4 Warning Signs of Mental Health Problems to Watch for in Your Teen | Dr. Jeff Nalin, Psy.D.
Teens often deal with serious mental health problems such as depression and anxiety. Unfortunately, they tend to avoid reaching out for help due to embarrassment or because they think that other people will not understand. When teens do not receive the treatment they need, they are at risk for other problems such as drug and alcohol addiction. This makes it increasingly important for you to be alert for these warning signs that your child may be dealing with a mental health issue.
Declining Academic Performance
When a teen is struggling emotionally, they may suddenly give up on things such as doing their homework and studying for tests. This is because they may be unable to see the importance of continuing to do their best. Skipping class and getting in trouble at school are additional signs that your teen is having difficulty handling their emotions.
Spending More Time Online
Teens sometimes turn to the internet to take their mind off of their problems. They may also seek out other teens online who can understand what they are going through. Sadly, this can quickly become a dangerous situation if your teen connects with negative influences or begins to develop an internet addiction.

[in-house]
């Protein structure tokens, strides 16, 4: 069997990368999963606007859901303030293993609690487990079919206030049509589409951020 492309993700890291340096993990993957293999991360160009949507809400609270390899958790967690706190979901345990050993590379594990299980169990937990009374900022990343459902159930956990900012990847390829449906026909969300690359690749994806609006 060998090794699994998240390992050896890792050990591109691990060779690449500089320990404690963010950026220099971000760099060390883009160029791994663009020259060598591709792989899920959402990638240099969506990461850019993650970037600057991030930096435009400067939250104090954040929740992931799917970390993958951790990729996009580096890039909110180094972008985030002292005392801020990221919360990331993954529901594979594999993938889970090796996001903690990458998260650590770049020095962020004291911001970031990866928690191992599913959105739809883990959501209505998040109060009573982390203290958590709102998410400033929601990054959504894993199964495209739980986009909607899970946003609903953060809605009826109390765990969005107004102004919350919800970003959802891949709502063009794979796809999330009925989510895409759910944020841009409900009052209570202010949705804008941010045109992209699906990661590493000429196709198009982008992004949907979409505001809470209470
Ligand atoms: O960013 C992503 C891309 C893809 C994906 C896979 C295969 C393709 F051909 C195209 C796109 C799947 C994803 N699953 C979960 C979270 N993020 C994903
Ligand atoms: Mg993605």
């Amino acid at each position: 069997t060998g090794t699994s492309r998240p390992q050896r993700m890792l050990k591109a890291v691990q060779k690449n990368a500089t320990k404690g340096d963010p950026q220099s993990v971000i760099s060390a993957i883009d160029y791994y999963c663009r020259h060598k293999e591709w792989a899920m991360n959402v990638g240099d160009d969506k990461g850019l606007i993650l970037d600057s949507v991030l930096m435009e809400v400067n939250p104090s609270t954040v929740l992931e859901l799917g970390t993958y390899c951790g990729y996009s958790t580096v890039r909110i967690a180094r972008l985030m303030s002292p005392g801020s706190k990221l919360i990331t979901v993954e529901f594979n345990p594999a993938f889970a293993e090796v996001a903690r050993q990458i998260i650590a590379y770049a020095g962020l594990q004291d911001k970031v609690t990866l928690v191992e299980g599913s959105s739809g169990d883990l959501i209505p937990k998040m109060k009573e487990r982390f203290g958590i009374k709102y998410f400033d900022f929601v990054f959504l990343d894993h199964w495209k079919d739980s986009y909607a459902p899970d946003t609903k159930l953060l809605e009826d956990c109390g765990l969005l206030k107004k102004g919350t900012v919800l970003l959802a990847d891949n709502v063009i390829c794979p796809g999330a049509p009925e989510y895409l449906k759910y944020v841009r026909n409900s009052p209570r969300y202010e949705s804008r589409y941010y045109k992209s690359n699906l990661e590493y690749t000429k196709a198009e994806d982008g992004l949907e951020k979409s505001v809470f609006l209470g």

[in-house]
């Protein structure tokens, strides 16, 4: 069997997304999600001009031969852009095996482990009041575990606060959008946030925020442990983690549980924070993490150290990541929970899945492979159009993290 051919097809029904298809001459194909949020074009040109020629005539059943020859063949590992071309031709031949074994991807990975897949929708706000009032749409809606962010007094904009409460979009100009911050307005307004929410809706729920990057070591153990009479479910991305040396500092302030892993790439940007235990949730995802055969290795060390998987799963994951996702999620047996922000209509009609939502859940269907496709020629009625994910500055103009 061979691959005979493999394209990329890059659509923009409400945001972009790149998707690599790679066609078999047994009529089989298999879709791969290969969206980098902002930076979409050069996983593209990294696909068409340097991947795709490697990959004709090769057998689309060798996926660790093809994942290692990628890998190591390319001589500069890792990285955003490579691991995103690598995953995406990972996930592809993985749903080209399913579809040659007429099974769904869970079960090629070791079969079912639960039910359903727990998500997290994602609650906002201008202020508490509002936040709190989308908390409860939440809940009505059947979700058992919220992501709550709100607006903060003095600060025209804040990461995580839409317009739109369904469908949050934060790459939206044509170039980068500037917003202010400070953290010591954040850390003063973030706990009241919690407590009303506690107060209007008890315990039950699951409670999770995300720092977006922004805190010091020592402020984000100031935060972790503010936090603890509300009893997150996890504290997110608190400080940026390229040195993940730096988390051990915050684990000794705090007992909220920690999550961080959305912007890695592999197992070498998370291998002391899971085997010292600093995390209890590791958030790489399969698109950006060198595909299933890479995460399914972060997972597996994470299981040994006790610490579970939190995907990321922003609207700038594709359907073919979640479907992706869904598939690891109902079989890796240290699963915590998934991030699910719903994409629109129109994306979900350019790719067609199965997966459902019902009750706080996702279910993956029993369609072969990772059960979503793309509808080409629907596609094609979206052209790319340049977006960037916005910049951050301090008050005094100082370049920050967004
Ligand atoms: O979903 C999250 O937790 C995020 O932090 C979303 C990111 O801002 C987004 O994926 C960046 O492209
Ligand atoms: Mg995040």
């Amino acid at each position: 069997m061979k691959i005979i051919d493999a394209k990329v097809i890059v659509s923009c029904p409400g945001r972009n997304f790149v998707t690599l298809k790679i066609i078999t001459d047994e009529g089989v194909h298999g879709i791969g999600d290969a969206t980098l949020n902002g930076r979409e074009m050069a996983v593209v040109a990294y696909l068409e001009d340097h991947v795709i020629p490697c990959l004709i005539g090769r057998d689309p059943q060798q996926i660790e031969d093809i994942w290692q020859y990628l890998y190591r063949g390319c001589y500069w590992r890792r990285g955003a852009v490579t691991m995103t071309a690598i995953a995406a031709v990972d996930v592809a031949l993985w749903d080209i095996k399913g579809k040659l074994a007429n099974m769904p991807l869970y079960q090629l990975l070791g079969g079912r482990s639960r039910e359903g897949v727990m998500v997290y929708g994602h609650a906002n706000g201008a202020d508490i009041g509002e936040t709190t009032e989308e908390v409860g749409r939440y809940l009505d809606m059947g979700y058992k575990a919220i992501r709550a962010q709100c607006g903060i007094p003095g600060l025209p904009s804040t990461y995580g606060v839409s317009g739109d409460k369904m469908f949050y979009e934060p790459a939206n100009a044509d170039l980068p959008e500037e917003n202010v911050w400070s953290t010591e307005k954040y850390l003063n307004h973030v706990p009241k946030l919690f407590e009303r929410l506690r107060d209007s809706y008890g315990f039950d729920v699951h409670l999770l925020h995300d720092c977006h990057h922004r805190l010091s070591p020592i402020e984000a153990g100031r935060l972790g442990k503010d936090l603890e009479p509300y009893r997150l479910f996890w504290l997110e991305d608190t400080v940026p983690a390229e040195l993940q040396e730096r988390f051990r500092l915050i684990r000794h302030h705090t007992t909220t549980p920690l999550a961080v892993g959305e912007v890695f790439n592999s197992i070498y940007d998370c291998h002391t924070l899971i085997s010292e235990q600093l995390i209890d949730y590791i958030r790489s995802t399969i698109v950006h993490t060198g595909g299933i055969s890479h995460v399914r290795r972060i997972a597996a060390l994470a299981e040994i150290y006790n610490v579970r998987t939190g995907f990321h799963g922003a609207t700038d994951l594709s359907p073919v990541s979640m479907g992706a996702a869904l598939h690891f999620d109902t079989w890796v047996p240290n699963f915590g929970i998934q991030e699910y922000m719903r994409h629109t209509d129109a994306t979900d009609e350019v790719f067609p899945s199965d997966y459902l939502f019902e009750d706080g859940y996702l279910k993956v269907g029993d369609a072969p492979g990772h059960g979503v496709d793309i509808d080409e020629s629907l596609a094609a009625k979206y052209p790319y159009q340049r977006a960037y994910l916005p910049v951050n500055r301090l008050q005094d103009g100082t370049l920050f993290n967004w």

Changing Their Outward Appearance
Teenagers are quite adept at showing the world how they feel through their clothes, makeup and hair. While most teenagers experiment with trends, you should look into the potential for mental health issues if your teen suddenly makes extreme changes such as shaving off their beloved hair or always wearing long sleeves and pants even in the heat of the summer. Unexplained weight gain or loss is another change in their appearance that warrants concern.
Fluctuating Mood Swings
Mood swings are fairly normal during the teen years, but you should be worried about major shifts in your teen’s mood that simply do not make sense. For example, a teen who is dealing with bipolar disorder may sleep for days and suddenly become super hyper without warning. Alternatively, drug abuse generates highs and lows that may be noticeable in your teen’s behavior. While many teens swing from happiness to sadness depending upon life events, it is troublesome when mood swings occur without any obvious triggering factor.
When your teen begins having mental health problems, early treatment gives them the best chance of recovering before they do major damage to their health or life. While many of these warning signs may be normal during the teenage years, getting them checked out is well worth being able to get your teen help if they need it to secure their wellbeing. By staying alert for signs that your child is struggling, you can be certain they get the support they need to stay healthy.
Author: Dr. Jeff Nalin, Psy.D. (PSY17766) – Founder and Clinical Director